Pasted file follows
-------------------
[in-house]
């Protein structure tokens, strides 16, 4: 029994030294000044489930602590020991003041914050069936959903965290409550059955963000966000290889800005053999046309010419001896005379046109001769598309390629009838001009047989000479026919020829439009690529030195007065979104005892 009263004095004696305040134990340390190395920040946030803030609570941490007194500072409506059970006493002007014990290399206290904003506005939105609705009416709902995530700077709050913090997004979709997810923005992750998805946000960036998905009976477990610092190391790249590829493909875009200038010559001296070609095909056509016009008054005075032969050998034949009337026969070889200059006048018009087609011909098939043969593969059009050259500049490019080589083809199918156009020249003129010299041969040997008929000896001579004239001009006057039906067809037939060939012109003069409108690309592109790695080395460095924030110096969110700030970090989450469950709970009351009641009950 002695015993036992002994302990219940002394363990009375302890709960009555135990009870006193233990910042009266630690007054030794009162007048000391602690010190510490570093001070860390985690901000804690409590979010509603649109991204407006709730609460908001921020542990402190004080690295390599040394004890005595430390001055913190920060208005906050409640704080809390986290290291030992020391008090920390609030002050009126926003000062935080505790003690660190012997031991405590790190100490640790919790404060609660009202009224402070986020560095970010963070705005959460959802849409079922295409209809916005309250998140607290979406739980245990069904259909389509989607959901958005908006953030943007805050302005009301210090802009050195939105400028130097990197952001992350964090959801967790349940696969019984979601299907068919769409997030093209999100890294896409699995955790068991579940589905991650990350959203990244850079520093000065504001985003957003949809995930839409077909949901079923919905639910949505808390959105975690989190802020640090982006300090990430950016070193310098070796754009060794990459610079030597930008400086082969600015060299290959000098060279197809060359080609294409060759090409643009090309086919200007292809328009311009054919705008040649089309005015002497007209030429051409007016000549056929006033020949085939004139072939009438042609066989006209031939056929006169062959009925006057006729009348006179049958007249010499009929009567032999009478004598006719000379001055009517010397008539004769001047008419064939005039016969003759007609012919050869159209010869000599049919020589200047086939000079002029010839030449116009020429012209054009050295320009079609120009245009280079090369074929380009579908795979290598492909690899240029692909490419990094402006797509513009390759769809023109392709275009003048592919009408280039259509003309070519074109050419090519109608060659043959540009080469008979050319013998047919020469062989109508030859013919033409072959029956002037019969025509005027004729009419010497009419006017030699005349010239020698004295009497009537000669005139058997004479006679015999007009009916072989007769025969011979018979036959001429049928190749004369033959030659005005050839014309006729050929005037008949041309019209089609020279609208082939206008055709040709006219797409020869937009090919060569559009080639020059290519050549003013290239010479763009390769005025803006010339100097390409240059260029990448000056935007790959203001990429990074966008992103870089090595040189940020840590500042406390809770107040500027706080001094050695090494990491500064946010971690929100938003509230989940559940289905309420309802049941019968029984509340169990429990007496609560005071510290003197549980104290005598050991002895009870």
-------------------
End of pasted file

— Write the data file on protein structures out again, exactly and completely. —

[in-house]
């Protein structure tokens, strides 16, 4: 029994030294000044489930602590020991003041914050069936959903965290409550059955963000966000290889800005053999046309010419001896005379046109001769598309390629009838001009047989000479026919020829439009690529030195007065979104005892 009263004095004696305040134990340390190395920040946030803030609570941490007194500072409506059970006493002007014990290399206290904003506005939105609705009416709902995530700077709050913090997004979709997810923005992750998805946000960036998905009976477990610092190391790249590829493909875009200038010559001296070609095909056509016009008054005075032969050998034949009337026969070889200059006048018009087609011909098939043969593969059009050259500049490019080589083809199918156009020249003129010299041969040997008929000896001579004239001009006057039906067809037939060939012109003069409108690309592109790695080395460095924030110096969110700030970090989450469950709970009351009641009950 002695015993036992002994302990219940002394363990009375302890709960009555135990009870006193233990910042009266630690007054030794009162007048000391602690010190510490570093001070860390985690901000804690409590979010509603649109991204407006709730609460908001921020542990402190004080690295390599040394004890005595430390001055913190920060208005906050409640704080809390986290290291030992020391008090920390609030002050009126926003000062935080505790003690660190012997031991405590790190100490640790919790404060609660009202009224402070986020560095970010963070705005959460959802849409079922295409209809916005309250998140607290979406739980245990069904259909389509989607959901958005908006953030943007805050302005009301210090802009050195939105400028130097990197952001992350964090959801967790349940696969019984979601299907068919769409997030093209999100890294896409699995955790068991579940589905991650990350959203990244850079520093000065504001985003957003949809995930839409077909949901079923919905639910949505808390959105975690989190802020640090982006300090990430950016070193310098070796754009060794990459610079030597930008400086082969600015060299290959000098060279197809060359080609294409060759090409643009090309086919200007292809328009311009054919705008040649089309005015002497007209030429051409007016000549056929006033020949085939004139072939009438042609066989006209031939056929006169062959009925006057006729009348006179049958007249010499009929009567032999009478004598006719000379001055009517010397008539004769001047008419064939005039016969003759007609012919050869159209010869000599049919020589200047086939000079002029010839030449116009020429012209054009050295320009079609120009245009280079090369074929380009579908795979290598492909690899240029692909490419990094402006797509513009390759769809023109392709275009003048592919009408280039259509003309070519074109050419090519109608060659043959540009080469008979050319013998047919020469062989109508030859013919033409072959029956002037019969025509005027004729009419010497009419006017030699005349010239020698004295009497009537000669005139058997004479006679015999007009009916072989007769025969011979018979036959001429049928190749004369033959030659005005050839014309006729050929005037008949041309019209089609020279609208082939206008055709040709006219797409020869937009090919060569559009080639020059290519050549003013290239010479763009390769005025803006010339100097390409240059260029990448000056935007790959203001990429990074966008992103870089090595040189940020840590500042406390809770107040500027706080001094050695090494990491500064946010971690929100938003509230989940559940289905309420309802049941019968029984509340169990429990007496609560005071510290003197549980104290005598050991002895009870």